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Through patient effort, Miro evolved an art of beguiling freshness and spontaneity, developing a highly personal language of signs and symbols and displaying his savage delight in the absurd.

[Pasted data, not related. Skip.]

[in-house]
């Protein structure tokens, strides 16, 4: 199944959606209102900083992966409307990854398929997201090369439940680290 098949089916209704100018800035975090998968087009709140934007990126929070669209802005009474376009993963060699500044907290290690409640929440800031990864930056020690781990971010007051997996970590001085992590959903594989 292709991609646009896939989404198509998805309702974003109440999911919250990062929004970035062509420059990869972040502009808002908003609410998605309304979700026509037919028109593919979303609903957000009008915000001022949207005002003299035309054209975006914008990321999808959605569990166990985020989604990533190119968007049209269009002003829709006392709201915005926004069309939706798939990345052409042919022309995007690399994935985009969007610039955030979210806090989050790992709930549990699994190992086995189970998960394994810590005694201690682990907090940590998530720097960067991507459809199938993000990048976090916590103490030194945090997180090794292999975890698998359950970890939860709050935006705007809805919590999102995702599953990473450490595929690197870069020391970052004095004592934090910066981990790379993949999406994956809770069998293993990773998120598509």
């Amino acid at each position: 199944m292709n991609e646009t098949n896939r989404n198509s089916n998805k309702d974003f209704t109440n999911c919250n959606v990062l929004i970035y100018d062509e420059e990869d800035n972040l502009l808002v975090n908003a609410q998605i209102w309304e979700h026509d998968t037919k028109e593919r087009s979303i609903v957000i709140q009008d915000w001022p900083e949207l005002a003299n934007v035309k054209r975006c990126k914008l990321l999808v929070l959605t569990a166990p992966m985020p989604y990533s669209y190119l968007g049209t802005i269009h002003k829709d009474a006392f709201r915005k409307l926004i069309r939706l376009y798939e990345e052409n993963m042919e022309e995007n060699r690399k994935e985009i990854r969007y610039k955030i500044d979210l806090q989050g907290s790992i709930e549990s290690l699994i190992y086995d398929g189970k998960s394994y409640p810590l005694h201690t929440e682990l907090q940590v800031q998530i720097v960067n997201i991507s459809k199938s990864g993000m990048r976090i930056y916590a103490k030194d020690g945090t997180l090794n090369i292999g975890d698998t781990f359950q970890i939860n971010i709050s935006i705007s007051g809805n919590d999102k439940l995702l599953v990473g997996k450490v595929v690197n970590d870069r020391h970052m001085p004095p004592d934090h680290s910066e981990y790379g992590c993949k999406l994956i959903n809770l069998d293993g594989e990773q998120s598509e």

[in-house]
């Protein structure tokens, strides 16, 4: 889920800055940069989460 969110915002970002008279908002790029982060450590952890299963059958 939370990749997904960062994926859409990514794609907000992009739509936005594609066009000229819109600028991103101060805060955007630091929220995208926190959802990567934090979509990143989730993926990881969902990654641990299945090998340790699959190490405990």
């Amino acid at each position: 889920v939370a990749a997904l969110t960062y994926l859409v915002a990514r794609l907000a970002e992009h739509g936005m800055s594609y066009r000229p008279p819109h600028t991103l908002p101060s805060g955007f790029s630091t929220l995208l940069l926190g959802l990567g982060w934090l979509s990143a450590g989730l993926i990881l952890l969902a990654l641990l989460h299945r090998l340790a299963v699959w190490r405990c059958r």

At the beginning of the century, Barcelona, capital of Catalonia, was the cultural centre of Spain. It was here that Miro discovered the works of the Post Impressionists, the Fauves and the Cubists which helped to shape his early style. But it was Catalonia's mountainous landscape where Miro's family came from that was his greatest inspiration. In his early 'realist' paintings, he recorded every detail of this landscape with scrupulous attention and devotion. 'What interests me above all', he wrote to a friend, 'are the tiles on the roof, the calligraphy of a tree, leaf by leaf and branch by branch, blade of grass by blade of grass.' While he was working on The Farm in 1921-22 a tribute to his family house in Montroig he used to take clods of earth and grasses with him in his suitcase when he travelled to Paris, so that the precise details would not escape him.